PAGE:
Fairbanks Daily News-Miner editorial

The estimate of a $19.50 per thousand cubic feet price point for gas delivered by the Interior Energy Project, as declared Wednesday by representatives for the Alaska Industrial Development and Export Authority, is a tough pill to swallow. The goal of the project when it was embraced by Gov. Sean Parnell and the Legislature in 2013 was to have gas to consumers at a cost of $15 per mcf, an estimate that later expanded to a range between $14 and $17, then between $15 and $18, and now an approximation of $19.50, with cautious optimism that the number might improve slightly depending on the way financing for project components lines up. A $19.50 price point for gas might not put the project’s viability in the danger zone — but it’s a lot closer to it than we’d like.

Make no mistake, gas at $19.50 per mcf would still be a meaningful savings over current heating fuel prices, which are about 30 to 35 percent more expensive for an equivalent amount. But the project was designed for savings closer to 50 percent, and the estimates of how many homeowners would convert were modeled at that price point. The upward-creeping cost estimate may erode the willingness of residents to switch to natural gas, which in turn would mean costs would be spread out between fewer customers, exacerbating the rising price issue.

We can’t afford to have that happen.

Another potential impact to the willingness of customers to sign up is the cost of conversion to homeowners, which no partner in the project has yet definitively addressed. Estimates for converting residential boilers to natural gas range from $2,500 to $10,000 depending on the model and how much work needs to be done — a significant expense, especially for those residents already struggling to make ends meet because of their current heating costs. Some have called on the state to provide financing — whether in the form of a loan program or grant funds to help partially cover conversion costs. AIDEA representatives have said they would prefer that utilities take care of the financing of conversions, letting residents gradually pay back the conversion cost as part of their utility bill, but as yet there hasn’t been clarity on whether the Interior Gas Utility and Fairbanks Natural Gas have sufficient funds and mechanisms to cover the up-front cost of widespread conversions, or whether those costs would drive the natural gas price point up further. For residents contemplating conversion, this is a vital issue, and one AIDEA and the utilities must sort out if they hope to have customers willing to buy gas once it’s trucked to the city gate.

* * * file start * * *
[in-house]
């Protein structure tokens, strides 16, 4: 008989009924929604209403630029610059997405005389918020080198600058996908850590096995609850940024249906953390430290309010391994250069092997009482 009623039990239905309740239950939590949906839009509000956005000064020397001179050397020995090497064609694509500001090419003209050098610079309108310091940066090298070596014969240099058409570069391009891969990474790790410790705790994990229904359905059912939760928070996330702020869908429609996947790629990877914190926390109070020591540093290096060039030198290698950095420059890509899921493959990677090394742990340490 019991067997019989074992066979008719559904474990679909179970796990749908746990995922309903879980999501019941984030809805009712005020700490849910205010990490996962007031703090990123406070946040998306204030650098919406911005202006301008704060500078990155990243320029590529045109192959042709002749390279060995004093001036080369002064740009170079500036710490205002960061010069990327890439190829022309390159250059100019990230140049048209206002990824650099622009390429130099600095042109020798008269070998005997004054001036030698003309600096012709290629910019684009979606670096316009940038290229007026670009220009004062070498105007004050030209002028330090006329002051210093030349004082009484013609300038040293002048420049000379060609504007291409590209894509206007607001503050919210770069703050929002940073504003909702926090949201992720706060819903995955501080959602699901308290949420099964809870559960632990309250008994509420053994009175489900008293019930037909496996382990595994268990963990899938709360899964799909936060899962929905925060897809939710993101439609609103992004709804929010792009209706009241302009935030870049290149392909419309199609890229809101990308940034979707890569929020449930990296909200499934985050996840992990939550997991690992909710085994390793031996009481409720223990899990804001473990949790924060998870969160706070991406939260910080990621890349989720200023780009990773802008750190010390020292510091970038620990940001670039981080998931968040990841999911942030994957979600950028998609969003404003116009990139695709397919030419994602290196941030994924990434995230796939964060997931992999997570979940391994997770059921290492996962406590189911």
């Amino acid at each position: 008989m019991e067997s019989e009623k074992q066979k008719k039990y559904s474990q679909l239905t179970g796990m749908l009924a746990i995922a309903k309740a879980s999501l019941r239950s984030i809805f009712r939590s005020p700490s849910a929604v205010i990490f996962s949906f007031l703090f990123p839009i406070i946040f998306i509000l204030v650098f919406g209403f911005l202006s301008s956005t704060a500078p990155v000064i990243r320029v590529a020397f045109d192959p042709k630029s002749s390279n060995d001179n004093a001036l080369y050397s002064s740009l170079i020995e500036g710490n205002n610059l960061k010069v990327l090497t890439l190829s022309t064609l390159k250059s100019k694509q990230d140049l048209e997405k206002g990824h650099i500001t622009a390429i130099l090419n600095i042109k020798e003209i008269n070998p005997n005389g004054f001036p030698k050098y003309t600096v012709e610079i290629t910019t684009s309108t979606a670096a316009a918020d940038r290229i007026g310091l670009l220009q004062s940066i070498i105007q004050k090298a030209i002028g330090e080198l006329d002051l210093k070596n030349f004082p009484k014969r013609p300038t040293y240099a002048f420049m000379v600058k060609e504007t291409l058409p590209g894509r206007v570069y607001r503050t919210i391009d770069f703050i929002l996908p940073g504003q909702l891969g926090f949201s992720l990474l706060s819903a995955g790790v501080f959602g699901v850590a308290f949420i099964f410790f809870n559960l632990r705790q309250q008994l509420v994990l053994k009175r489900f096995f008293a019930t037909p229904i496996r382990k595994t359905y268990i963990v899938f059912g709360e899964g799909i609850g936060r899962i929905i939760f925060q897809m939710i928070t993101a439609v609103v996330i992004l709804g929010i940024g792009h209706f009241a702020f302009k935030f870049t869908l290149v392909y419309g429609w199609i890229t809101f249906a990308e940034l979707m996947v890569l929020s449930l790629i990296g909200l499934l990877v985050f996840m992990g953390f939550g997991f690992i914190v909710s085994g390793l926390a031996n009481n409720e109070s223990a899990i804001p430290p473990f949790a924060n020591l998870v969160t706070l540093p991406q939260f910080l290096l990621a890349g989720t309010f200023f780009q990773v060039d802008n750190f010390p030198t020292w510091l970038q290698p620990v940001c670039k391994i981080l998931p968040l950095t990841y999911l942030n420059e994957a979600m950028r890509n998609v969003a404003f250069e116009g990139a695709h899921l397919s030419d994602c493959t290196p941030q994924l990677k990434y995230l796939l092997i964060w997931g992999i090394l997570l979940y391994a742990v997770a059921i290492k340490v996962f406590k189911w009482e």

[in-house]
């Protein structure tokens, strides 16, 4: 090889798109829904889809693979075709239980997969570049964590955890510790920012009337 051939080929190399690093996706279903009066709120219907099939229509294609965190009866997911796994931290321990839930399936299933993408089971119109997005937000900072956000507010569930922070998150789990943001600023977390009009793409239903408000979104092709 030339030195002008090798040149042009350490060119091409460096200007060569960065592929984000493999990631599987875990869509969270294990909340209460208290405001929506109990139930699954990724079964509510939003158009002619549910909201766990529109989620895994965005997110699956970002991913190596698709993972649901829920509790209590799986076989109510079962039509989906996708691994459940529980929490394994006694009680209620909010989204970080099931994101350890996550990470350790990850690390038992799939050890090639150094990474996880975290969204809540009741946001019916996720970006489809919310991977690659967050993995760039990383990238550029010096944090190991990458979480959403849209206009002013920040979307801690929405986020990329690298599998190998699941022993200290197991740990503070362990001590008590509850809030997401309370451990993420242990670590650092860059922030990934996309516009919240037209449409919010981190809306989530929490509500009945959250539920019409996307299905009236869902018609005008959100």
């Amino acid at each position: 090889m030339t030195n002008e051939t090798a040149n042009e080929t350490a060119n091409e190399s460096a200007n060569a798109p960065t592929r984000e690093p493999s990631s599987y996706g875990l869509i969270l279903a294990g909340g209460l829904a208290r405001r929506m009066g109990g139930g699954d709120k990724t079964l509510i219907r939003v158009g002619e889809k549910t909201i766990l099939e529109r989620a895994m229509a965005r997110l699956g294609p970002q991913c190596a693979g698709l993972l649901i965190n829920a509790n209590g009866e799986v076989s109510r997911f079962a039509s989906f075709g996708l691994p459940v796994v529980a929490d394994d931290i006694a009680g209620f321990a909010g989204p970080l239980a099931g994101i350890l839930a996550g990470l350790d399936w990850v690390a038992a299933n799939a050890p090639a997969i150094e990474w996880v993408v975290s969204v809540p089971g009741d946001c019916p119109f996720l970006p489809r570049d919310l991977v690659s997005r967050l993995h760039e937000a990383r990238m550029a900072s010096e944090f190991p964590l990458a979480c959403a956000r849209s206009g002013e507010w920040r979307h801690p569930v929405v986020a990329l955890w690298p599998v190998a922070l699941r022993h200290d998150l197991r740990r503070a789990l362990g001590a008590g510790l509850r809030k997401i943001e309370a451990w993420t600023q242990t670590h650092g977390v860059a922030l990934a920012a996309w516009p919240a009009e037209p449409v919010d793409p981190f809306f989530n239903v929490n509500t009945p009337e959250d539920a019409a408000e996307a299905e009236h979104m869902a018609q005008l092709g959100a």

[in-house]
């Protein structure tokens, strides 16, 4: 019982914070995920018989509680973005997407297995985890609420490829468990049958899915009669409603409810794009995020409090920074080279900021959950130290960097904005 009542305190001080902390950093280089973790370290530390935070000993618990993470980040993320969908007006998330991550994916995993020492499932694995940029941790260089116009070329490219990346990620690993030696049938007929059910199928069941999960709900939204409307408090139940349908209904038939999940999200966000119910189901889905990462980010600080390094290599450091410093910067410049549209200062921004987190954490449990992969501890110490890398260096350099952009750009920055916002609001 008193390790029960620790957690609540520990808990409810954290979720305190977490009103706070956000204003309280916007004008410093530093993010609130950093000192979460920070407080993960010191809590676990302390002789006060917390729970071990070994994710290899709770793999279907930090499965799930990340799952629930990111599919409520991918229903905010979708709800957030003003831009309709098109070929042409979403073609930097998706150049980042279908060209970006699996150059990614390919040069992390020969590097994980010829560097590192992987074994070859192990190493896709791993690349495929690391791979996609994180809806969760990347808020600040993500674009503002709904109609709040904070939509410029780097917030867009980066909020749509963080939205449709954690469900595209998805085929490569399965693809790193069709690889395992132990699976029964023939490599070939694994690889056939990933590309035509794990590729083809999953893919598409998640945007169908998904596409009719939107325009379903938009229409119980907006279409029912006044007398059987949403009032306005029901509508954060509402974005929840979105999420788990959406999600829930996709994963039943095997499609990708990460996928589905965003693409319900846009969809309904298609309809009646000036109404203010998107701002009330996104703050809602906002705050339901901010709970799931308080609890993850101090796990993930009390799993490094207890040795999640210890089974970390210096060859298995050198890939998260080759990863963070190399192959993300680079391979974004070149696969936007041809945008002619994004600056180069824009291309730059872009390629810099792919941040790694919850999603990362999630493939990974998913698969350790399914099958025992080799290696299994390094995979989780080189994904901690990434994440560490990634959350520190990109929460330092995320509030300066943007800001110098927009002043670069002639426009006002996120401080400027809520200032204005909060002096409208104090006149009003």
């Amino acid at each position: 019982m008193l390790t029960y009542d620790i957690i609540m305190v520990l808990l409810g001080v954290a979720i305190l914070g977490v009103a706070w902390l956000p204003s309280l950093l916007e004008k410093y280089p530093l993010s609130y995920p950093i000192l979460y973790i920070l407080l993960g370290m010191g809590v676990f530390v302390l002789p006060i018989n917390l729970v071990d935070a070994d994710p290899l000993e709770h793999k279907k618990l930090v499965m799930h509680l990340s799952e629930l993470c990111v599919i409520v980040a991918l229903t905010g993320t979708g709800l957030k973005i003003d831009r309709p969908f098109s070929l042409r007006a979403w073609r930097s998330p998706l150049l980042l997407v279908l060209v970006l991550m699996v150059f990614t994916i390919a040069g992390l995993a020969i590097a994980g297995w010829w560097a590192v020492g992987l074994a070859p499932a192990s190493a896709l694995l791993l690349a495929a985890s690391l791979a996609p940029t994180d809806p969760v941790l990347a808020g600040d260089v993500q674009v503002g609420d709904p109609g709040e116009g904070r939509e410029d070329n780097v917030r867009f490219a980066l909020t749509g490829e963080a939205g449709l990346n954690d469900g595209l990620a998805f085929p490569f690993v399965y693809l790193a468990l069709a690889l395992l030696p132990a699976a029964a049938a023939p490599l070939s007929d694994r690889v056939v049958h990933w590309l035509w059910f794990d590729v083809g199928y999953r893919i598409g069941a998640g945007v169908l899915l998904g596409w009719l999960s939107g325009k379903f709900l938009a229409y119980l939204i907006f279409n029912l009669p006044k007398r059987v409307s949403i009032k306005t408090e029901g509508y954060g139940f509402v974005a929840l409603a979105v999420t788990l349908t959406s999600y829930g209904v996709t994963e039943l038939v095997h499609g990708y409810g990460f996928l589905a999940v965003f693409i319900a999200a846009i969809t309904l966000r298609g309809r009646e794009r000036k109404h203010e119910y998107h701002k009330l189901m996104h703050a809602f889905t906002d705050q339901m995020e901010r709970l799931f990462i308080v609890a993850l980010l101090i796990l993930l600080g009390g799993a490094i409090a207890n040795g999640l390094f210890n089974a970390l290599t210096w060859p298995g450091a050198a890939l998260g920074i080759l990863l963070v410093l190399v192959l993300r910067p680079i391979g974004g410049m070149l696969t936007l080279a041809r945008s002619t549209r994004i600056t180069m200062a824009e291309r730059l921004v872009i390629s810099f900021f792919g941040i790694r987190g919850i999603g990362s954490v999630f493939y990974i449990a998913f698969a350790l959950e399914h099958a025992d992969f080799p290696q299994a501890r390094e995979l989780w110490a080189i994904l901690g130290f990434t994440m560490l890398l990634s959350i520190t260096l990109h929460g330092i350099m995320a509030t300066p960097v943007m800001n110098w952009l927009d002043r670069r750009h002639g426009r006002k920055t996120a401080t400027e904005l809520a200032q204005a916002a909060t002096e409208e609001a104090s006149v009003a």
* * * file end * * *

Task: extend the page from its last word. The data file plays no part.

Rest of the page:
What Wednesday’s AIDEA presentation made more clear is that despite price creep, trucking remains the Interior’s best hope for cheaper natural gas. The option of bringing Cook Inlet gas north via the Alaska Railroad was estimated by plan proponents as costing $14.50 per mcf for delivery to the “city gates,” before approximately $6.50 per mcf in estimated utility costs were added, for a final consumer cost of about $21 per mcf.

The importance of this project to the economic fortune of Interior residents is high and demands the full attention of all parties involved, whether they be consumers, utilities, legislators or even the governor. If Bill Walker’s election lead should hold, we call on him to make good on his campaign pledge to declare an energy disaster in the Interior and do all he can to make sure gas cost estimates to consumers do not rise further — and even drive those prices down if possible. And if Gov. Sean Parnell should be re-elected, he and the Legislature already have much invested in this project — they should maintain focus to ensure their previous efforts were not done in vain.